By Guest Author 27/05/2019


Tim Maddock   

It is hard to find a discussion about the future of work without some reference to the emergence of the so-called gig economy. In a speech last year, Grant Robertson suggested that the gig economy has challenged “the very notion of what a job is”.

This statement begs the question: how big is the gig economy in New Zealand? And perhaps more importantly – is it growing? Unfortunately, answering these questions is much harder than you might think, as I recently learned while attending the Society of Labor Economists Conference in Arlington, VA (with our blog co-ordinator Dave Heatley).

In her presidential address at the conference, Katharine Abraham from the University of Maryland discussed the paper Measuring the Gig Economy: Current Knowledge and Open Issues, which she co-authored. The study attempted to estimate changes in the number of gig workers in the US, using two main sources of a data – a census-based survey and administrative tax data.

It turns out that these two data sources produce very different estimates. According to the tax data, the number of gig workers steadily rose between 1996 and 2012, from 9.5% to just over 11% of the US workforce. In contrast, the survey data suggested that the number of gig workers was at a lower level (compared to the tax data) in 1996 – roughly 7% – and this number declined slightly between 1996 and 2012.

To help understand these discrepancies, Abraham et al. were able to exploit linkages between the two data sets to explore how people’s survey responses differed from their tax records.

The results were striking! They found that roughly two thirds of workers who reported self-employed earnings in the tax data did not report any self-employment income in the survey. And about one half of those who reported self-employment income in the survey didn’t have any reported in the tax data.

How could that be? The authors offered a few possible explanations.

  • People who performed gig work may not have thought to report their income in a survey (e.g. because the work only generated a small amount of earnings).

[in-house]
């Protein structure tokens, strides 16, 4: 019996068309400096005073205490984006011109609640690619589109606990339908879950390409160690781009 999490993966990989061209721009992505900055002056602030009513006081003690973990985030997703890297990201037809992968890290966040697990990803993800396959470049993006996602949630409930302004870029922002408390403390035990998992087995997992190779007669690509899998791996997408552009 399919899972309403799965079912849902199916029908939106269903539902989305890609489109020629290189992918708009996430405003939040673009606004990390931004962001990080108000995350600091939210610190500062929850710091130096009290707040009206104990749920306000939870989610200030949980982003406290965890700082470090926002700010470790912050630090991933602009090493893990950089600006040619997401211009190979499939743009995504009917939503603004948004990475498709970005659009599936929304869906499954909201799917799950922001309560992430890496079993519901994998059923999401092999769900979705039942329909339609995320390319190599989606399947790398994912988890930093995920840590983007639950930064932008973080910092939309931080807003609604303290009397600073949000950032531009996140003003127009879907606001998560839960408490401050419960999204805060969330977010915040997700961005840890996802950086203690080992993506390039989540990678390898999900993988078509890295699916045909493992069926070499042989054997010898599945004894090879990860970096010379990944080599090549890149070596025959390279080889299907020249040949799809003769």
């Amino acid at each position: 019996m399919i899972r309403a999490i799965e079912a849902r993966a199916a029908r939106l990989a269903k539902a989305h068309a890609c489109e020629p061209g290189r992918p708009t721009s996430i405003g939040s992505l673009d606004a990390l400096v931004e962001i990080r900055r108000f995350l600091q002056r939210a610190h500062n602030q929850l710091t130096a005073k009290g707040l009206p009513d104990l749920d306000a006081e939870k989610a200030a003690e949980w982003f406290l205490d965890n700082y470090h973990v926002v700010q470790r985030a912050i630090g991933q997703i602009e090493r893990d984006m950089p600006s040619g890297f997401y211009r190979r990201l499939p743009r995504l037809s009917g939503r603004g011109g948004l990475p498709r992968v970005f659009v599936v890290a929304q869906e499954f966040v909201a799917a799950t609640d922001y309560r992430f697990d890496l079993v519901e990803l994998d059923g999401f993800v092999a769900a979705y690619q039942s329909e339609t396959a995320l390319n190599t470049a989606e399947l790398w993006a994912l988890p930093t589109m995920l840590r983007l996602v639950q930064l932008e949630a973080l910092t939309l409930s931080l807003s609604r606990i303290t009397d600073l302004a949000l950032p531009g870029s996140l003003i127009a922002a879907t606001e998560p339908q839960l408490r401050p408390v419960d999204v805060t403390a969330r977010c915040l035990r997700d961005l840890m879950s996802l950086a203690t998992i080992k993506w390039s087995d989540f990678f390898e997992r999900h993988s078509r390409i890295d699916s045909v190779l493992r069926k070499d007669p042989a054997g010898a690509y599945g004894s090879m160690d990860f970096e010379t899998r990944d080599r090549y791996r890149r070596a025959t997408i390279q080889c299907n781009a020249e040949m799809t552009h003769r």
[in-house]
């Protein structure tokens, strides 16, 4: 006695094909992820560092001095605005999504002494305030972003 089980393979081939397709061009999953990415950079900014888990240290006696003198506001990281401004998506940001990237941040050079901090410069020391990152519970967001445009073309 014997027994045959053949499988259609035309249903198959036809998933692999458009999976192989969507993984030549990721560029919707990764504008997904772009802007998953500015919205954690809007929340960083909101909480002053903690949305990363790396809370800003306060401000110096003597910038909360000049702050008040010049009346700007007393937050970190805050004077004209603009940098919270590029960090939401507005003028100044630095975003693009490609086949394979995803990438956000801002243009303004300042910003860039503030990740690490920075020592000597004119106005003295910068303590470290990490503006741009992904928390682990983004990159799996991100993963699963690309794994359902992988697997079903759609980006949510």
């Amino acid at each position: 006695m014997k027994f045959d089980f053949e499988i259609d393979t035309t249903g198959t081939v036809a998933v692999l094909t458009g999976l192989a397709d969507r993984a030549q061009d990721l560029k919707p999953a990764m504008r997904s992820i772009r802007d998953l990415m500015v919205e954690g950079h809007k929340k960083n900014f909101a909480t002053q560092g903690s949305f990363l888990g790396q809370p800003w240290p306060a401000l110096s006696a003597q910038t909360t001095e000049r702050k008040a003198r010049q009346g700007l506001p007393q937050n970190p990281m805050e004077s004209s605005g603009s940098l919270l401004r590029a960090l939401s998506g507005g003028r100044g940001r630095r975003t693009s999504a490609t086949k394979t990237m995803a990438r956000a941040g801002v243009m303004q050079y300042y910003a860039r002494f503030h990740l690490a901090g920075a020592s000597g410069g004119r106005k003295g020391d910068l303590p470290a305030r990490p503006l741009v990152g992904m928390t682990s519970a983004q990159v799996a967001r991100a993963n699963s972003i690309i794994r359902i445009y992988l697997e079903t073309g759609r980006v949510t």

• Some gig workers may not have earned enough to trigger tax reporting requirements or may have been working ‘off-the-books’.
  • Some gig workers may have thought of themselves as regular employees even though they were treated as self-employed for the purposes of tax data.

In New Zealand, the best data we have on gig workers comes from the Household Labour Force Survey – specifically, self-employed workers as a proportion of the workforce. The data going back as far as 1987 does not show any clear trend.

Stats NZ Household Labour Force survey.

However, gig workers who have another more permanent job as their main source of income will not even show up in this data. This is a real problem, given that the income earned by gig workers via online platforms in many cases is likely to be relatively small and supplement more permanent sources of income. For example, a survey undertaken earlier this year of Uber drivers in Australia showed that just under 60% of drivers concurrently have a full-time job, a part-time job or own a business, while 10% and 6% of drivers are studying and retired respectively.

The self-employed data also includes those people who own their own business, not exactly the type of work most would characterise as gig work.

Given these issues, and based on the lessons of the US, we may want to take current survey estimates with a grain of salt, at least as measures of the number of gig workers in the workforce. Going forward, clarifying how gig work is defined, and collecting better data on workers’ secondary jobs will likely be necessary steps for us to reliably estimate the growth (or decline) in New Zealand’s gig economy.

References

K. G. Abraham, K. Sandusky, J. C. Haltiwanger. J. R. Spletzer. 2017. Measuring the Gig Economy: Current Knowledge and Open Issues. Retrieved from https://www.nber.org/chapters/c13887.pdf

AlphaBeta. 2019. Flexibility and fairness: What matters to workers in the new economy. Retrieved from https://www.nber.org/chapters/c13887.pdf

Tim Maddock is an advisor with the Productivity Commission. He is currently working on the Technological change and future of work inquiry and has worked on the Low-emissions economy, Urban planning and Land for housing inquiries.

This post was originally published on the Productivity Commission's website.